from The American Heritage® Dictionary of the English Language, 4th Edition
- n. The act of binding oneself by a social, legal, or moral tie.
- n. A social, legal, or moral requirement, such as a duty, contract, or promise that compels one to follow or avoid a particular course of action.
- n. A course of action imposed by society, law, or conscience by which one is bound or restricted.
- n. The constraining power of a promise, contract, law, or sense of duty.
- n. Law A legal agreement stipulating a specified payment or action, especially if the agreement also specifies a penalty for failure to comply.
- n. Law The document containing the terms of such an agreement.
- n. Something owed as payment or in return for a special service or favor.
- n. The service or favor for which one is indebted to another.
- n. The state, fact, or feeling of being indebted to another for a special service or favor received.
from Wiktionary, Creative Commons Attribution/Share-Alike License
- n. The act of binding oneself by a social, legal, or moral tie to someone.
- n. A social, legal, or moral requirement, duty, contract, or promise that compels someone to follow or avoid a particular course of action.
- n. A course of action imposed by society, law, or conscience by which someone is bound or restricted.
- n. A legal agreement stipulating a specified payment or action; the document containing such agreement.
from the GNU version of the Collaborative International Dictionary of English
- n. The act of obligating.
- n. That which obligates or constrains; the binding power of a promise, contract, oath, or vow, or of law; that which constitutes legal or moral duty.
- n. Any act by which a person becomes bound to do something to or for another, or to forbear something; external duties imposed by law, promise, or contract, by the relations of society, or by courtesy, kindness, etc.
- n. The state of being obligated or bound; the state of being indebted for an act of favor or kindness; -- often used with under to indicate being in that state.
- n. A bond with a condition annexed, and a penalty for nonfulfillment. In a larger sense, it is an acknowledgment of a duty to pay a certain sum or do a certain things.
from The Century Dictionary and Cyclopedia
- n. The constraining power or authoritative character of a duty, a moral precept, a civil law, or a promise or contract voluntarily made; action upon the will by a sense of moral constraint.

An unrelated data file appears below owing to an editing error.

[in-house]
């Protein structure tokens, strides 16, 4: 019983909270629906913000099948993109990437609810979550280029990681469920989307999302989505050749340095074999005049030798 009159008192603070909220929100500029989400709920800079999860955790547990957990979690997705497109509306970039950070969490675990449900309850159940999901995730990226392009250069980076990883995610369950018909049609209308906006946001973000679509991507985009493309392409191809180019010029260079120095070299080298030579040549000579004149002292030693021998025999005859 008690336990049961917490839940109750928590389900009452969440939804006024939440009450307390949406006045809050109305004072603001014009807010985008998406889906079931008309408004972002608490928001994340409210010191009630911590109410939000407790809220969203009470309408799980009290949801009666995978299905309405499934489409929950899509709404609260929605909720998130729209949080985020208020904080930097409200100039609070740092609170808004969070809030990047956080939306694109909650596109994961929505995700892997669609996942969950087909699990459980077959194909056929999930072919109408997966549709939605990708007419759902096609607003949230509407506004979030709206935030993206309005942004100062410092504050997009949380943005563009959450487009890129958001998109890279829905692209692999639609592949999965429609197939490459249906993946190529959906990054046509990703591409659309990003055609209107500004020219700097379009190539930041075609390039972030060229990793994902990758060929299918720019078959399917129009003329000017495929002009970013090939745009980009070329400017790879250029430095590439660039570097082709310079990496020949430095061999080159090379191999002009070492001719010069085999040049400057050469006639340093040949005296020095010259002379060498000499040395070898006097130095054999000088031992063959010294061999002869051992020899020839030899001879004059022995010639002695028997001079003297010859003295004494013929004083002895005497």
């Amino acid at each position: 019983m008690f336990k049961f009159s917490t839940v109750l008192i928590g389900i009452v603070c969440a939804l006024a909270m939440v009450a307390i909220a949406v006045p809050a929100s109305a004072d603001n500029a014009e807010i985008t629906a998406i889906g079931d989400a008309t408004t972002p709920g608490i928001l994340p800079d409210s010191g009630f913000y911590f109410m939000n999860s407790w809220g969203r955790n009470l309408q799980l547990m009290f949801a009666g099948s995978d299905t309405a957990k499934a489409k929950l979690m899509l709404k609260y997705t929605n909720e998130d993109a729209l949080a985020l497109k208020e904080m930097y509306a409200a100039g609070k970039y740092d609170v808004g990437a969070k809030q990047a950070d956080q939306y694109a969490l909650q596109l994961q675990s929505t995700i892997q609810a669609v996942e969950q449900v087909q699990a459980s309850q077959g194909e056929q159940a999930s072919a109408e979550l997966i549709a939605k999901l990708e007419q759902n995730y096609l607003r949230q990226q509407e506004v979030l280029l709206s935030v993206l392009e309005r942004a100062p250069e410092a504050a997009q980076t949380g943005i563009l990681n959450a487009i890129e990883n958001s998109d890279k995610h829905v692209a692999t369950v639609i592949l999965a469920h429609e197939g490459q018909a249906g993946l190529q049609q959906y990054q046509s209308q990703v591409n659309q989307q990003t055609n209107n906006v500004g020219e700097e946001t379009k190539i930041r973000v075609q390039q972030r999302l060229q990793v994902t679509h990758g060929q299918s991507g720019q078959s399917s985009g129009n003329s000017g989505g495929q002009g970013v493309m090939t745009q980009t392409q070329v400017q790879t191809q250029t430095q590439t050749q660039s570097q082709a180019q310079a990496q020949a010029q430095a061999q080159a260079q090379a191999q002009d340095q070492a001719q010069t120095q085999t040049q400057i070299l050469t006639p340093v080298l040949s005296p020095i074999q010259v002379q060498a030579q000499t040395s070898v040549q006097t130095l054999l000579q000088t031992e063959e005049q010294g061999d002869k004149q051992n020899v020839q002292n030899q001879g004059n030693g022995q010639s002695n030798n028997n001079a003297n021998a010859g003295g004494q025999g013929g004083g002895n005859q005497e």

- n. That to which one is bound; that which one is bound or obliged to do, especially by moral or legal claims; a duty.
- n. A claim; a ground of demanding.
- n. The state or fact of being bound or morally constrained by gratitude to requite benefits; moral indebtedness.
- n. In law: A bond containing a penalty, with a condition annexed, for payment of money, performance of covenants, or the like: sometimes styled a writing obligatory. By some modern English jurists the word is used as equivalent to legal duty generally.
- n. In Roman law, the juridical relation between two or more persons in virtue of which one can compel the other to do or not to do a certain act which has a monetary value, or can at least be measured by a monetary standard.
- n. In medieval schools, a rule of disputation by which the opponent was bound to admit any premise, not involving a contradiction, begging of the question, or other fallacy, which the respondent might propose.
- n. Synonyms Engagement, contract, agreement.
from WordNet 3.0 Copyright 2006 by Princeton University. All rights reserved.
- n. a personal relation in which one is indebted for a service or favor
- n. the social force that binds you to the courses of action demanded by that force
- n. a written promise to repay a debt
- n. a legal agreement specifying a payment or action and the penalty for failure to comply
- n. the state of being obligated to do or pay something
From Latin obligatio, from obligatum (past participle of obligare), from ob- to + ligare to bind, from Proto-Indo-European *leig- (“to bind”). (Wiktionary)